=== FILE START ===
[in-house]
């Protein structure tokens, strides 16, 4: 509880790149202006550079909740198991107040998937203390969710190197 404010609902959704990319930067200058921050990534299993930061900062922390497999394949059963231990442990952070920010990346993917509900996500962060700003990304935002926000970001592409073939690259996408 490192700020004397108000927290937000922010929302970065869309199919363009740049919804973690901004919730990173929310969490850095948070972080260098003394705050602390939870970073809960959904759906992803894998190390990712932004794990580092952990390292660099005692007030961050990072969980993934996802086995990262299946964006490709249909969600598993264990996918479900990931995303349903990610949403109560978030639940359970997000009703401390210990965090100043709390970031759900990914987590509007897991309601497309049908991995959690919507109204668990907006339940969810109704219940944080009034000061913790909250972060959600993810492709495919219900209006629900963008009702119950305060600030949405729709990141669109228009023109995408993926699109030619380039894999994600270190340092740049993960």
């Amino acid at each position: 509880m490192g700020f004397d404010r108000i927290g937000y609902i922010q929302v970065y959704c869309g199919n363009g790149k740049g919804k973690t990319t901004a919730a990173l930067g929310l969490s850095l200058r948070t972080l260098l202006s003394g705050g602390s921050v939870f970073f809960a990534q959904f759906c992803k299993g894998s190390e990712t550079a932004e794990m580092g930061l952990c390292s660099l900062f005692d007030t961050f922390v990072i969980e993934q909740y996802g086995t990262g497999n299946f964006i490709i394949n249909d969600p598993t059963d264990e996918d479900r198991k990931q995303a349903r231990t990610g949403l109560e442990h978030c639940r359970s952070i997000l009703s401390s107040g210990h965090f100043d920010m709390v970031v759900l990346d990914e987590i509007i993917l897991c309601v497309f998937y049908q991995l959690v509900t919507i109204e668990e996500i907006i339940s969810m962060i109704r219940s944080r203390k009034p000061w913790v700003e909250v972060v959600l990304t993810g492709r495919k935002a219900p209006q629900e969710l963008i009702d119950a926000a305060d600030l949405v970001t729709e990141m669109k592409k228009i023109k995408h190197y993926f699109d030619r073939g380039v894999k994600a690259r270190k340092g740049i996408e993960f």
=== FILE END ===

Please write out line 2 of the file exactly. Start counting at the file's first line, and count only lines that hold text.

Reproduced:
């Protein structure tokens, strides 16, 4: 509880790149202006550079909740198991107040998937203390969710190197 404010609902959704990319930067200058921050990534299993930061900062922390497999394949059963231990442990952070920010990346993917509900996500962060700003990304935002926000970001592409073939690259996408 490192700020004397108000927290937000922010929302970065869309199919363009740049919804973690901004919730990173929310969490850095948070972080260098003394705050602390939870970073809960959904759906992803894998190390990712932004794990580092952990390292660099005692007030961050990072969980993934996802086995990262299946964006490709249909969600598993264990996918479900990931995303349903990610949403109560978030639940359970997000009703401390210990965090100043709390970031759900990914987590509007897991309601497309049908991995959690919507109204668990907006339940969810109704219940944080009034000061913790909250972060959600993810492709495919219900209006629900963008009702119950305060600030949405729709990141669109228009023109995408993926699109030619380039894999994600270190340092740049993960």